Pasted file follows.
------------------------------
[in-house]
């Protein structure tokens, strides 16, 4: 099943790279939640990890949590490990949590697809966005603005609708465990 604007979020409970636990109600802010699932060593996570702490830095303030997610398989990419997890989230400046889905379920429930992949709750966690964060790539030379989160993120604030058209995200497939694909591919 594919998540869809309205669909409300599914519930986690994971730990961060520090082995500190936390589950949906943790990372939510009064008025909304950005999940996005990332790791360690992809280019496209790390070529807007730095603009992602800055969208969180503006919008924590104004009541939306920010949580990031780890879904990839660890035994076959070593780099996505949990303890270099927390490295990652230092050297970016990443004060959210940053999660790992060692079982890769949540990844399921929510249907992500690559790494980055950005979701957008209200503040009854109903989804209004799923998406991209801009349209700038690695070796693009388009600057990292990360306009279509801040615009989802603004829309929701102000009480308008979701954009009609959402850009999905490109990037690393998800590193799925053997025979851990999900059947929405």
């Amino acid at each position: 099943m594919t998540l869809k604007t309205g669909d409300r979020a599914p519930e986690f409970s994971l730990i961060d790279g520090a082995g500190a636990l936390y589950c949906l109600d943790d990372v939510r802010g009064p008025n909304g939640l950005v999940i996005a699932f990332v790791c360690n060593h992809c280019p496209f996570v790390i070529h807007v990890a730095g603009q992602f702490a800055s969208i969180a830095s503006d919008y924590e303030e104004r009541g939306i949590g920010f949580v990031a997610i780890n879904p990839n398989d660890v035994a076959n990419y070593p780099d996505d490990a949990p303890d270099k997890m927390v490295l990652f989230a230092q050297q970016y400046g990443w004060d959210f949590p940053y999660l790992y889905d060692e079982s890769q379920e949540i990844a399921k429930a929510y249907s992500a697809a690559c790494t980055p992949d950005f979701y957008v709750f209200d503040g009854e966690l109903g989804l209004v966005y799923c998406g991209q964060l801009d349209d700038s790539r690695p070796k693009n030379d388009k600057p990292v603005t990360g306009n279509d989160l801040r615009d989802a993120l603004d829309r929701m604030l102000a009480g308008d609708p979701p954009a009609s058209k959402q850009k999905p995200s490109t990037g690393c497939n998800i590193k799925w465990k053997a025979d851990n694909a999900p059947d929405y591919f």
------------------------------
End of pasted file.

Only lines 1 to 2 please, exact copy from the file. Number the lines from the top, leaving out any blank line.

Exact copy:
[in-house]
């Protein structure tokens, strides 16, 4: 099943790279939640990890949590490990949590697809966005603005609708465990 604007979020409970636990109600802010699932060593996570702490830095303030997610398989990419997890989230400046889905379920429930992949709750966690964060790539030379989160993120604030058209995200497939694909591919 594919998540869809309205669909409300599914519930986690994971730990961060520090082995500190936390589950949906943790990372939510009064008025909304950005999940996005990332790791360690992809280019496209790390070529807007730095603009992602800055969208969180503006919008924590104004009541939306920010949580990031780890879904990839660890035994076959070593780099996505949990303890270099927390490295990652230092050297970016990443004060959210940053999660790992060692079982890769949540990844399921929510249907992500690559790494980055950005979701957008209200503040009854109903989804209004799923998406991209801009349209700038690695070796693009388009600057990292990360306009279509801040615009989802603004829309929701102000009480308008979701954009009609959402850009999905490109990037690393998800590193799925053997025979851990999900059947929405």